Tom Coughlin is confident in Williams and Hillis, and has a plan for them heading into Philly.
"We expect him to be what he was a week ago, a downhill, north-south runner, which is what he does very, very well," Coughlin said of Williams.
The rookie running back had 65 yards on the ground, a touchdown and 18 yards through the air against Atlanta.
Hillis, who is also contributing on special teams, will be the power back and catch some passes, when needed.
"He’s done a nice job when called upon, his four-minute runs and powerful runs and also pass protection. Over the years he’s proven himself to be able to catch the ball out of the backfield, so we feel good about Peyton," Coughlin said.
Eagles coach Chip Kelly said his team won't focus specifically on Williams on defense, but will try to pressure him to possibly make mistakes.
"It’s never just about the running back, it’s about all five offensive linemen, the running back, the tight end and really Eli [Manning] and how does Eli handle it because it seems like he has the ability to make checks within the system that they brought with them," Kelly said. "You may think, ‘Hey, we’ve got a good one planned here,’ but Eli may get them in the right protection so that they can pick it up. We’re attacking their entire offensive protection, not just one guy."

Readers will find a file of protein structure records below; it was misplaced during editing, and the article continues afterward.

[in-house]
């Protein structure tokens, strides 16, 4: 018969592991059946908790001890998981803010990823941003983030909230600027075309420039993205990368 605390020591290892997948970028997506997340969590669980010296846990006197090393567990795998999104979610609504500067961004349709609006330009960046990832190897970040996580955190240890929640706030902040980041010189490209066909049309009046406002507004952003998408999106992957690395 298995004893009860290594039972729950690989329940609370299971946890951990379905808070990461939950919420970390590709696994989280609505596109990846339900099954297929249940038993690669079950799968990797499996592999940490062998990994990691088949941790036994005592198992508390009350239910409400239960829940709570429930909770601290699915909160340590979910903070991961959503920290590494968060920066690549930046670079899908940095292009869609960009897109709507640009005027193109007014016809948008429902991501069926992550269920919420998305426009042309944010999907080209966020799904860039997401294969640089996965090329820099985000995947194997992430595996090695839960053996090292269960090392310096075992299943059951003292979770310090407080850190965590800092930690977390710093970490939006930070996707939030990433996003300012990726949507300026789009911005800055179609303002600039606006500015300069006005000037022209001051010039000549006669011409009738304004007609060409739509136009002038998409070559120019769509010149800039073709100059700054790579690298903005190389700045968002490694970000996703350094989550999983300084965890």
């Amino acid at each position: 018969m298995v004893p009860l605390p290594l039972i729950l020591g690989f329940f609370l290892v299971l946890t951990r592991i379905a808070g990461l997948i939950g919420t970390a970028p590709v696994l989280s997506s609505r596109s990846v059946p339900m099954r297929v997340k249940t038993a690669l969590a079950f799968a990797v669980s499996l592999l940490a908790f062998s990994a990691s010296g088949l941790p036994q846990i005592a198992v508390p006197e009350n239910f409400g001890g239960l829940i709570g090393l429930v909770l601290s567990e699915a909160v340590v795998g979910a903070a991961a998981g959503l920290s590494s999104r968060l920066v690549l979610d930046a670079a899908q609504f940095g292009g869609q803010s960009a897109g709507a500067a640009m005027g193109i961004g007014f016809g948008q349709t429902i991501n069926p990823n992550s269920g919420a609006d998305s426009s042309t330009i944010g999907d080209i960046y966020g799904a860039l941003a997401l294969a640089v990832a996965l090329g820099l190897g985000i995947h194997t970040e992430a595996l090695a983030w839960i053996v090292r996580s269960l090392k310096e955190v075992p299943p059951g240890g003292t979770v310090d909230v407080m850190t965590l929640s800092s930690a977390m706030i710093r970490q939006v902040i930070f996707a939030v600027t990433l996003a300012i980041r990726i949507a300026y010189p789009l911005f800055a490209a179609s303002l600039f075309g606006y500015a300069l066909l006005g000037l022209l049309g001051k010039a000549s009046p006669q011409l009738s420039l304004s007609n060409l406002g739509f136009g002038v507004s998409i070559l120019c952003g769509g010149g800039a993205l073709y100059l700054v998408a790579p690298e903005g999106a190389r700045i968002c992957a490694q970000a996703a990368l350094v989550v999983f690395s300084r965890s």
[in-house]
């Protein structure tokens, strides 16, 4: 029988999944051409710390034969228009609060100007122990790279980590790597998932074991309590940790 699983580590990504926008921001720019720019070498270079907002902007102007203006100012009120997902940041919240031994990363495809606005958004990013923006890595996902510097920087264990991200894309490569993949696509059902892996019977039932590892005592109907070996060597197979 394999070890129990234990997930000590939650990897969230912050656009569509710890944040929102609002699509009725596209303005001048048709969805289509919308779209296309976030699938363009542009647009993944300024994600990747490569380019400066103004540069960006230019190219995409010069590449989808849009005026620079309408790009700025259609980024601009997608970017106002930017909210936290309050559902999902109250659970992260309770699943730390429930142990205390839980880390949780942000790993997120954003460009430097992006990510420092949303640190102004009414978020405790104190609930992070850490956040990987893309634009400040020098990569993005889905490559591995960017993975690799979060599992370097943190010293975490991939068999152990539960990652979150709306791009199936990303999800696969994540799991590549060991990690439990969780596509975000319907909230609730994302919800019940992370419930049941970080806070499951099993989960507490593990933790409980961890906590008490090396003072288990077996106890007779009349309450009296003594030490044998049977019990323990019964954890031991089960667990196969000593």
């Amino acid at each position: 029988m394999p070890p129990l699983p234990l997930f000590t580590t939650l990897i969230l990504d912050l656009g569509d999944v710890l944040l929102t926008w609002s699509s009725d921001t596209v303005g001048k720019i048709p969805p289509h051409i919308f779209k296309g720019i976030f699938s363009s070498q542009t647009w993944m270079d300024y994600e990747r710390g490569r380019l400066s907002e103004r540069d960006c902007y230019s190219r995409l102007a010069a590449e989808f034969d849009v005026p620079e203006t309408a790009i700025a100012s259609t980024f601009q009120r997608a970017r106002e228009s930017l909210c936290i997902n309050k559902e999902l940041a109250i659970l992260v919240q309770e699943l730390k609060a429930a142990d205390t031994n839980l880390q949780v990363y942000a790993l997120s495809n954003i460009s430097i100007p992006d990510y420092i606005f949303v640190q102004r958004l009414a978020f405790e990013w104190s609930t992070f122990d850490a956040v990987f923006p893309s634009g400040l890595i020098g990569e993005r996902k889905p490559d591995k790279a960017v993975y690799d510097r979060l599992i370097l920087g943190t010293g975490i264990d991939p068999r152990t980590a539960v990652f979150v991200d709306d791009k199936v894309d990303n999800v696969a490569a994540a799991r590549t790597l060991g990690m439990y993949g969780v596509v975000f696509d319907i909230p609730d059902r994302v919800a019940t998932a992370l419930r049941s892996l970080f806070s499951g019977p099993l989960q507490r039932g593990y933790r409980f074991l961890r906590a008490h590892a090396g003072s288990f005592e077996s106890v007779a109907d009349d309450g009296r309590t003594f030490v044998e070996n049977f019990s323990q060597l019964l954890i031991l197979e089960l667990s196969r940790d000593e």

This isn't a case of "next man up" for the Giants here. Jennings is a bonafide all-purpose back that can run, catch and block. Williams is a fine, physical, durable player but his receiving skills are still largely unproven at this level. Hillis is what he has always been: a short-yardage that can make plays in the passing game. Neither player gives the Giants the versatility Jennings does.
I see the Giants using Williams basically the same way they've been using him this season. I think Hillis will get more of the Jennings-type touches than Williams will on Sunday night. They could insert Michael Cox in some formations as well. Either way, there's no exact substitute for Jennings on the roster.